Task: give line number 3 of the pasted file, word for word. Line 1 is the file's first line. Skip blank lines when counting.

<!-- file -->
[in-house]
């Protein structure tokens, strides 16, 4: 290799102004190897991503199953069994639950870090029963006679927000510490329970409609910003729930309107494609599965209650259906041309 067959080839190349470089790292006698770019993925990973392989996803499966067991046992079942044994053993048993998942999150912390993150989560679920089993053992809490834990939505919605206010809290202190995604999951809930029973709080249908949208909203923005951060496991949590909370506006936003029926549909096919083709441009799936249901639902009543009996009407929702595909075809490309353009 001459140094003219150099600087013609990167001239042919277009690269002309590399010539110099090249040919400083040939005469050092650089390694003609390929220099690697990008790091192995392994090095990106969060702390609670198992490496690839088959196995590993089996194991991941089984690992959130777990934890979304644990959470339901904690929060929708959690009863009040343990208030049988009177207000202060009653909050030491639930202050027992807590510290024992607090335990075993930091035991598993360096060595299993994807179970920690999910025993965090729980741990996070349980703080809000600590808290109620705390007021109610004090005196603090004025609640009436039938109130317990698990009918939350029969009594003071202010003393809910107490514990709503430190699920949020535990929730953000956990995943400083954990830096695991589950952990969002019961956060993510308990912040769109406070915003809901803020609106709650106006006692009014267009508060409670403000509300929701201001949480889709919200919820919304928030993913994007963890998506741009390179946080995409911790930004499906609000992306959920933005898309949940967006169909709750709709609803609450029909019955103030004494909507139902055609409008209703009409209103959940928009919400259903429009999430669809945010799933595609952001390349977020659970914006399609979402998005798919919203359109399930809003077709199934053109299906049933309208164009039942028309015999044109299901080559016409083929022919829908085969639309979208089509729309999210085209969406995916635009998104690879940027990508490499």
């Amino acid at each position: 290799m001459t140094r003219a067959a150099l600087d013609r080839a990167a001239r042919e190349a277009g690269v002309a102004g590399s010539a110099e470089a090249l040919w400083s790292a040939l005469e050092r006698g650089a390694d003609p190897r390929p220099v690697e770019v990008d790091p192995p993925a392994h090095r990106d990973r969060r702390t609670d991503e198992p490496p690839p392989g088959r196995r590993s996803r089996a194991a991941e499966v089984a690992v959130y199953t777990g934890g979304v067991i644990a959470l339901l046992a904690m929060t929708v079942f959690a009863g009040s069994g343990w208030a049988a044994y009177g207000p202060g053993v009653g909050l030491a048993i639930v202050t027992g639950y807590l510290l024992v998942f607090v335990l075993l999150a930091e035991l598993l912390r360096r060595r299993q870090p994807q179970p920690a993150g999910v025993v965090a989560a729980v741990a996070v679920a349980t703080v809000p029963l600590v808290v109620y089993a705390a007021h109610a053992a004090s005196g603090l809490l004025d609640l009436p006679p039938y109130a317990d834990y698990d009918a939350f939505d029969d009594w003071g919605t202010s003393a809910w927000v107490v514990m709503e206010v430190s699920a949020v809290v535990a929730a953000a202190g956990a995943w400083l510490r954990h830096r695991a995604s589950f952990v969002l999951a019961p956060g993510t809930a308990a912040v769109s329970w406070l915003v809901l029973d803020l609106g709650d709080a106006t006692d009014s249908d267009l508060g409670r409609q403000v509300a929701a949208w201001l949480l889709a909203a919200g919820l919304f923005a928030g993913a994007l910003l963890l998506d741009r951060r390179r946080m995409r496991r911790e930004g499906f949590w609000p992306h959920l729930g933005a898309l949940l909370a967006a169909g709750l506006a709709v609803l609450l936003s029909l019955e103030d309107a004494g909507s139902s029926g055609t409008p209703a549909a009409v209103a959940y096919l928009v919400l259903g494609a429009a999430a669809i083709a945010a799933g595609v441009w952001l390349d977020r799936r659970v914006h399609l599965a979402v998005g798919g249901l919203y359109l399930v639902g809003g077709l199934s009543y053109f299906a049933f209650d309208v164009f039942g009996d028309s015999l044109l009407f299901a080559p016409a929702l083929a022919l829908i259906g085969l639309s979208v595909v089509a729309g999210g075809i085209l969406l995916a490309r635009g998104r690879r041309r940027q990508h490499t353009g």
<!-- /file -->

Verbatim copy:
């Amino acid at each position: 290799m001459t140094r003219a067959a150099l600087d013609r080839a990167a001239r042919e190349a277009g690269v002309a102004g590399s010539a110099e470089a090249l040919w400083s790292a040939l005469e050092r006698g650089a390694d003609p190897r390929p220099v690697e770019v990008d790091p192995p993925a392994h090095r990106d990973r969060r702390t609670d991503e198992p490496p690839p392989g088959r196995r590993s996803r089996a194991a991941e499966v089984a690992v959130y199953t777990g934890g979304v067991i644990a959470l339901l046992a904690m929060t929708v079942f959690a009863g009040s069994g343990w208030a049988a044994y009177g207000p202060g053993v009653g909050l030491a048993i639930v202050t027992g639950y807590l510290l024992v998942f607090v335990l075993l999150a930091e035991l598993l912390r360096r060595r299993q870090p994807q179970p920690a993150g999910v025993v965090a989560a729980v741990a996070v679920a349980t703080v809000p029963l600590v808290v109620y089993a705390a007021h109610a053992a004090s005196g603090l809490l004025d609640l009436p006679p039938y109130a317990d834990y698990d009918a939350f939505d029969d009594w003071g919605t202010s003393a809910w927000v107490v514990m709503e206010v430190s699920a949020v809290v535990a929730a953000a202190g956990a995943w400083l510490r954990h830096r695991a995604s589950f952990v969002l999951a019961p956060g993510t809930a308990a912040v769109s329970w406070l915003v809901l029973d803020l609106g709650d709080a106006t006692d009014s249908d267009l508060g409670r409609q403000v509300a929701a949208w201001l949480l889709a909203a919200g919820l919304f923005a928030g993913a994007l910003l963890l998506d741009r951060r390179r946080m995409r496991r911790e930004g499906f949590w609000p992306h959920l729930g933005a898309l949940l909370a967006a169909g709750l506006a709709v609803l609450l936003s029909l019955e103030d309107a004494g909507s139902s029926g055609t409008p209703a549909a009409v209103a959940y096919l928009v919400l259903g494609a429009a999430a669809i083709a945010a799933g595609v441009w952001l390349d977020r799936r659970v914006h399609l599965a979402v998005g798919g249901l919203y359109l399930v639902g809003g077709l199934s009543y053109f299906a049933f209650d309208v164009f039942g009996d028309s015999l044109l009407f299901a080559p016409a929702l083929a022919l829908i259906g085969l639309s979208v595909v089509a729309g999210g075809i085209l969406l995916a490309r635009g998104r690879r041309r940027q990508h490499t353009g």